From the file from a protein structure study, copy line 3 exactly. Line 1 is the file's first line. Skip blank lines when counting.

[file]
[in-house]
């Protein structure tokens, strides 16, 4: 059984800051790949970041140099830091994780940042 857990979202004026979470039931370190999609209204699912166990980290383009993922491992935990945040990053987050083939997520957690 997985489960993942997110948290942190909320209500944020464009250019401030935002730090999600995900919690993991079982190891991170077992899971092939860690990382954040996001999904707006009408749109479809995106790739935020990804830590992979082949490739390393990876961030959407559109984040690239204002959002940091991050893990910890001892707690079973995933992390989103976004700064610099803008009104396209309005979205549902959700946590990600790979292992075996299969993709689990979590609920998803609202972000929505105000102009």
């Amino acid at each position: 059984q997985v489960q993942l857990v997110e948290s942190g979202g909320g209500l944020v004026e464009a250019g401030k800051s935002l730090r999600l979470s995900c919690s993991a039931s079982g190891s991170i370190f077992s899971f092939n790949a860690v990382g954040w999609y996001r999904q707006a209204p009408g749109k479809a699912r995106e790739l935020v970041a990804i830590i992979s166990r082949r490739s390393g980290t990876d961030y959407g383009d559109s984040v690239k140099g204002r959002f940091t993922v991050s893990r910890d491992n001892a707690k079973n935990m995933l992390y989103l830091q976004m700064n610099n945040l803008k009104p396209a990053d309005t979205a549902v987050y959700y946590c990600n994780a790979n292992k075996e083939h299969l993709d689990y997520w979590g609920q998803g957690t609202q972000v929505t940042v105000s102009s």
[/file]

């Amino acid at each position: 059984q997985v489960q993942l857990v997110e948290s942190g979202g909320g209500l944020v004026e464009a250019g401030k800051s935002l730090r999600l979470s995900c919690s993991a039931s079982g190891s991170i370190f077992s899971f092939n790949a860690v990382g954040w999609y996001r999904q707006a209204p009408g749109k479809a699912r995106e790739l935020v970041a990804i830590i992979s166990r082949r490739s390393g980290t990876d961030y959407g383009d559109s984040v690239k140099g204002r959002f940091t993922v991050s893990r910890d491992n001892a707690k079973n935990m995933l992390y989103l830091q976004m700064n610099n945040l803008k009104p396209a990053d309005t979205a549902v987050y959700y946590c990600n994780a790979n292992k075996e083939h299969l993709d689990y997520w979590g609920q998803g957690t609202q972000v929505t940042v105000s102009s």